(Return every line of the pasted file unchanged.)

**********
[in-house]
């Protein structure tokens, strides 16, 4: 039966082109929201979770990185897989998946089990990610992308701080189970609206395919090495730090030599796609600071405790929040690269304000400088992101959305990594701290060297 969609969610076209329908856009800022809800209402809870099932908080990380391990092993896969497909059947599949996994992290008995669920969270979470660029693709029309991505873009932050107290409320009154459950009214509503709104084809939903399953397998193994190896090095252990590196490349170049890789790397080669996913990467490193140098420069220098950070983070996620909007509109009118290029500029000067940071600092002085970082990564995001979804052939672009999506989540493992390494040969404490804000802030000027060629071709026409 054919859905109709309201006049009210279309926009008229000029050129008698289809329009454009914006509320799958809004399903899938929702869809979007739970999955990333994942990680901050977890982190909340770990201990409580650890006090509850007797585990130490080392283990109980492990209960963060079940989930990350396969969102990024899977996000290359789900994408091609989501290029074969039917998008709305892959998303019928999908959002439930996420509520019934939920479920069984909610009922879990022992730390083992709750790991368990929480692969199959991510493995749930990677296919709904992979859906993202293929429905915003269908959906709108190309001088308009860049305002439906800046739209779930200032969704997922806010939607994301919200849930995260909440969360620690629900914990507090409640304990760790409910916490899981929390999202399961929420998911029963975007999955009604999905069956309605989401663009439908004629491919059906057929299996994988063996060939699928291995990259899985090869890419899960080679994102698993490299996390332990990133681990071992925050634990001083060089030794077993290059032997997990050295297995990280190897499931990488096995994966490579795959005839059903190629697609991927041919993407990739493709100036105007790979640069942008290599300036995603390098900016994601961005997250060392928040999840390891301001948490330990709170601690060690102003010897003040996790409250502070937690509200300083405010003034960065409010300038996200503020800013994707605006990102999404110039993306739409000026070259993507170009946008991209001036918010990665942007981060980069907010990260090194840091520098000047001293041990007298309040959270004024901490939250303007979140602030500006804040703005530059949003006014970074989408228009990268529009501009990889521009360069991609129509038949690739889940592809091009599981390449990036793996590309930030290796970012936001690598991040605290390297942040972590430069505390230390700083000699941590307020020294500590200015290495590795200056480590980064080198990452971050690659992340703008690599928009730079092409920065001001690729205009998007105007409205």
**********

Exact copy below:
[in-house]
């Protein structure tokens, strides 16, 4: 039966082109929201979770990185897989998946089990990610992308701080189970609206395919090495730090030599796609600071405790929040690269304000400088992101959305990594701290060297 969609969610076209329908856009800022809800209402809870099932908080990380391990092993896969497909059947599949996994992290008995669920969270979470660029693709029309991505873009932050107290409320009154459950009214509503709104084809939903399953397998193994190896090095252990590196490349170049890789790397080669996913990467490193140098420069220098950070983070996620909007509109009118290029500029000067940071600092002085970082990564995001979804052939672009999506989540493992390494040969404490804000802030000027060629071709026409 054919859905109709309201006049009210279309926009008229000029050129008698289809329009454009914006509320799958809004399903899938929702869809979007739970999955990333994942990680901050977890982190909340770990201990409580650890006090509850007797585990130490080392283990109980492990209960963060079940989930990350396969969102990024899977996000290359789900994408091609989501290029074969039917998008709305892959998303019928999908959002439930996420509520019934939920479920069984909610009922879990022992730390083992709750790991368990929480692969199959991510493995749930990677296919709904992979859906993202293929429905915003269908959906709108190309001088308009860049305002439906800046739209779930200032969704997922806010939607994301919200849930995260909440969360620690629900914990507090409640304990760790409910916490899981929390999202399961929420998911029963975007999955009604999905069956309605989401663009439908004629491919059906057929299996994988063996060939699928291995990259899985090869890419899960080679994102698993490299996390332990990133681990071992925050634990001083060089030794077993290059032997997990050295297995990280190897499931990488096995994966490579795959005839059903190629697609991927041919993407990739493709100036105007790979640069942008290599300036995603390098900016994601961005997250060392928040999840390891301001948490330990709170601690060690102003010897003040996790409250502070937690509200300083405010003034960065409010300038996200503020800013994707605006990102999404110039993306739409000026070259993507170009946008991209001036918010990665942007981060980069907010990260090194840091520098000047001293041990007298309040959270004024901490939250303007979140602030500006804040703005530059949003006014970074989408228009990268529009501009990889521009360069991609129509038949690739889940592809091009599981390449990036793996590309930030290796970012936001690598991040605290390297942040972590430069505390230390700083000699941590307020020294500590200015290495590795200056480590980064080198990452971050690659992340703008690599928009730079092409920065001001690729205009998007105007409205």